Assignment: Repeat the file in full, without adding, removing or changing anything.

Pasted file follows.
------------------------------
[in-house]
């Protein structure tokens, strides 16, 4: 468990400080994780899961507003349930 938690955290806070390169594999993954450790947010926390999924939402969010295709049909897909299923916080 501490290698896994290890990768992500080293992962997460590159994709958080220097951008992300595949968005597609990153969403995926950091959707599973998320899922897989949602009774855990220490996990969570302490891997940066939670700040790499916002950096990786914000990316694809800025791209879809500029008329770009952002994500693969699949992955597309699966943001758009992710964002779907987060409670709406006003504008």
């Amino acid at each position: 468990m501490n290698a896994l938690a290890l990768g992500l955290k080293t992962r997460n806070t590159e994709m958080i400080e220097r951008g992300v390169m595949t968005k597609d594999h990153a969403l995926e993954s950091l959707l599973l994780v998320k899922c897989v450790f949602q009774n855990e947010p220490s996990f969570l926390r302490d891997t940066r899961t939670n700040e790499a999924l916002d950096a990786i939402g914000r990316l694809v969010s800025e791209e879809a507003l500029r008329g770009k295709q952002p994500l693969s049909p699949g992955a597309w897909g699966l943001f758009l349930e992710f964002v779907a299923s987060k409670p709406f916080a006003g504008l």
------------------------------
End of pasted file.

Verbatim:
[in-house]
């Protein structure tokens, strides 16, 4: 468990400080994780899961507003349930 938690955290806070390169594999993954450790947010926390999924939402969010295709049909897909299923916080 501490290698896994290890990768992500080293992962997460590159994709958080220097951008992300595949968005597609990153969403995926950091959707599973998320899922897989949602009774855990220490996990969570302490891997940066939670700040790499916002950096990786914000990316694809800025791209879809500029008329770009952002994500693969699949992955597309699966943001758009992710964002779907987060409670709406006003504008």
């Amino acid at each position: 468990m501490n290698a896994l938690a290890l990768g992500l955290k080293t992962r997460n806070t590159e994709m958080i400080e220097r951008g992300v390169m595949t968005k597609d594999h990153a969403l995926e993954s950091l959707l599973l994780v998320k899922c897989v450790f949602q009774n855990e947010p220490s996990f969570l926390r302490d891997t940066r899961t939670n700040e790499a999924l916002d950096a990786i939402g914000r990316l694809v969010s800025e791209e879809a507003l500029r008329g770009k295709q952002p994500l693969s049909p699949g992955a597309w897909g699966l943001f758009l349930e992710f964002v779907a299923s987060k409670p709406f916080a006003g504008l």